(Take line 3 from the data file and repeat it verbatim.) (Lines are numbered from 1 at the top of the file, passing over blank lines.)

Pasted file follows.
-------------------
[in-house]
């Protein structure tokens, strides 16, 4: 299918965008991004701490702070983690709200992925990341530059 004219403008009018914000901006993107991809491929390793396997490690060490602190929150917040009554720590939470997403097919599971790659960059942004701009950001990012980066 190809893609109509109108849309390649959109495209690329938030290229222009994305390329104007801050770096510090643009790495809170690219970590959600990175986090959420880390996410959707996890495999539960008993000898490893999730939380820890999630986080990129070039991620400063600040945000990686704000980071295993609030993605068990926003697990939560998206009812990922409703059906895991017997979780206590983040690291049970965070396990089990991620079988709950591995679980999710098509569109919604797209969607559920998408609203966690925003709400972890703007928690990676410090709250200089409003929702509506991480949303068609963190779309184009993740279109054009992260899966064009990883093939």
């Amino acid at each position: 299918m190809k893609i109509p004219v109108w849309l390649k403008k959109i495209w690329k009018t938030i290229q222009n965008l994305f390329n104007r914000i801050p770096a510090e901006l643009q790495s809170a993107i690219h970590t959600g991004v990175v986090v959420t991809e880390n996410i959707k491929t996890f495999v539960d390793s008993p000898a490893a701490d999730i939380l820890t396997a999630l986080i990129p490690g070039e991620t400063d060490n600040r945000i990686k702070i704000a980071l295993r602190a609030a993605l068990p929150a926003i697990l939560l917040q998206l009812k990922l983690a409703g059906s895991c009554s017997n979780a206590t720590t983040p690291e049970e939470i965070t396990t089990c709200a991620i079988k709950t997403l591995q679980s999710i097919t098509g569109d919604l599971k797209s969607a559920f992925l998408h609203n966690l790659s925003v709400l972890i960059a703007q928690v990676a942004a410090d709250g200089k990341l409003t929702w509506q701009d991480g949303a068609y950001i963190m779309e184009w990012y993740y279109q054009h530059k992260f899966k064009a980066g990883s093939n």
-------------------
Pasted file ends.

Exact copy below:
């Amino acid at each position: 299918m190809k893609i109509p004219v109108w849309l390649k403008k959109i495209w690329k009018t938030i290229q222009n965008l994305f390329n104007r914000i801050p770096a510090e901006l643009q790495s809170a993107i690219h970590t959600g991004v990175v986090v959420t991809e880390n996410i959707k491929t996890f495999v539960d390793s008993p000898a490893a701490d999730i939380l820890t396997a999630l986080i990129p490690g070039e991620t400063d060490n600040r945000i990686k702070i704000a980071l295993r602190a609030a993605l068990p929150a926003i697990l939560l917040q998206l009812k990922l983690a409703g059906s895991c009554s017997n979780a206590t720590t983040p690291e049970e939470i965070t396990t089990c709200a991620i079988k709950t997403l591995q679980s999710i097919t098509g569109d919604l599971k797209s969607a559920f992925l998408h609203n966690l790659s925003v709400l972890i960059a703007q928690v990676a942004a410090d709250g200089k990341l409003t929702w509506q701009d991480g949303a068609y950001i963190m779309e184009w990012y993740y279109q054009h530059k992260f899966k064009a980066g990883s093939n």